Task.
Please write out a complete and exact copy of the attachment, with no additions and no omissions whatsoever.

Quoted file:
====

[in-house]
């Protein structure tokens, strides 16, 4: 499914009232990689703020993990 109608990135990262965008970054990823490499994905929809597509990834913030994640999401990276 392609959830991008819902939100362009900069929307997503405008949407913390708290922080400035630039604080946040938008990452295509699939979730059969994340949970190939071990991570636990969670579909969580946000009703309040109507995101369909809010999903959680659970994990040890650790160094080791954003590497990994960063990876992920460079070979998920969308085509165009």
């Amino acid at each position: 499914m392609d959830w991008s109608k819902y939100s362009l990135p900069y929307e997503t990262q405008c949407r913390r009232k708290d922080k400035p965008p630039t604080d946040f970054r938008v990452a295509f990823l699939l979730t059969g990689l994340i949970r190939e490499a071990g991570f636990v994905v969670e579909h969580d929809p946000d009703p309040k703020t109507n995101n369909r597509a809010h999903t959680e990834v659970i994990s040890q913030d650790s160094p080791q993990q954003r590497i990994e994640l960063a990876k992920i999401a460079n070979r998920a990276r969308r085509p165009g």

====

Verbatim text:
[in-house]
């Protein structure tokens, strides 16, 4: 499914009232990689703020993990 109608990135990262965008970054990823490499994905929809597509990834913030994640999401990276 392609959830991008819902939100362009900069929307997503405008949407913390708290922080400035630039604080946040938008990452295509699939979730059969994340949970190939071990991570636990969670579909969580946000009703309040109507995101369909809010999903959680659970994990040890650790160094080791954003590497990994960063990876992920460079070979998920969308085509165009």
């Amino acid at each position: 499914m392609d959830w991008s109608k819902y939100s362009l990135p900069y929307e997503t990262q405008c949407r913390r009232k708290d922080k400035p965008p630039t604080d946040f970054r938008v990452a295509f990823l699939l979730t059969g990689l994340i949970r190939e490499a071990g991570f636990v994905v969670e579909h969580d929809p946000d009703p309040k703020t109507n995101n369909r597509a809010h999903t959680e990834v659970i994990s040890q913030d650790s160094p080791q993990q954003r590497i990994e994640l960063a990876k992920i999401a460079n070979r998920a990276r969308r085509p165009g």